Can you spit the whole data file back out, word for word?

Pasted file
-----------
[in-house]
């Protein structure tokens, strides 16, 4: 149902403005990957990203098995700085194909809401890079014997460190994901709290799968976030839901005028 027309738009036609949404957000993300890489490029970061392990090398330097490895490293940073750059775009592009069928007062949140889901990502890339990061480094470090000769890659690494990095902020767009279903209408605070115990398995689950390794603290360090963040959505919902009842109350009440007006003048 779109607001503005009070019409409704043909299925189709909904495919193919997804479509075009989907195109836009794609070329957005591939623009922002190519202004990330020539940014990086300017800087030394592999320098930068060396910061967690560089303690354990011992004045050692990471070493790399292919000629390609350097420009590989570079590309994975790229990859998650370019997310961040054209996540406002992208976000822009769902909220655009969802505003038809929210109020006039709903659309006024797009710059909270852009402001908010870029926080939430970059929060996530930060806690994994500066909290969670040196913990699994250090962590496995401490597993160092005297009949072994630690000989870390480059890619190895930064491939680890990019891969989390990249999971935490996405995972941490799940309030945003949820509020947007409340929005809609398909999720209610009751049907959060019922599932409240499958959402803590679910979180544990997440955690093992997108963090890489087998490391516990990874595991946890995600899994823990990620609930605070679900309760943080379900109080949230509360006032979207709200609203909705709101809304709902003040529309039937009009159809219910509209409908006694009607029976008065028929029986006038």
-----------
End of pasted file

[in-house]
């Protein structure tokens, strides 16, 4: 149902403005990957990203098995700085194909809401890079014997460190994901709290799968976030839901005028 027309738009036609949404957000993300890489490029970061392990090398330097490895490293940073750059775009592009069928007062949140889901990502890339990061480094470090000769890659690494990095902020767009279903209408605070115990398995689950390794603290360090963040959505919902009842109350009440007006003048 779109607001503005009070019409409704043909299925189709909904495919193919997804479509075009989907195109836009794609070329957005591939623009922002190519202004990330020539940014990086300017800087030394592999320098930068060396910061967690560089303690354990011992004045050692990471070493790399292919000629390609350097420009590989570079590309994975790229990859998650370019997310961040054209996540406002992208976000822009769902909220655009969802505003038809929210109020006039709903659309006024797009710059909270852009402001908010870029926080939430970059929060996530930060806690994994500066909290969670040196913990699994250090962590496995401490597993160092005297009949072994630690000989870390480059890619190895930064491939680890990019891969989390990249999971935490996405995972941490799940309030945003949820509020947007409340929005809609398909999720209610009751049907959060019922599932409240499958959402803590679910979180544990997440955690093992997108963090890489087998490391516990990874595991946890995600899994823990990620609930605070679900309760943080379900109080949230509360006032979207709200609203909705709101809304709902003040529309039937009009159809219910509209409908006694009607029976008065028929029986006038």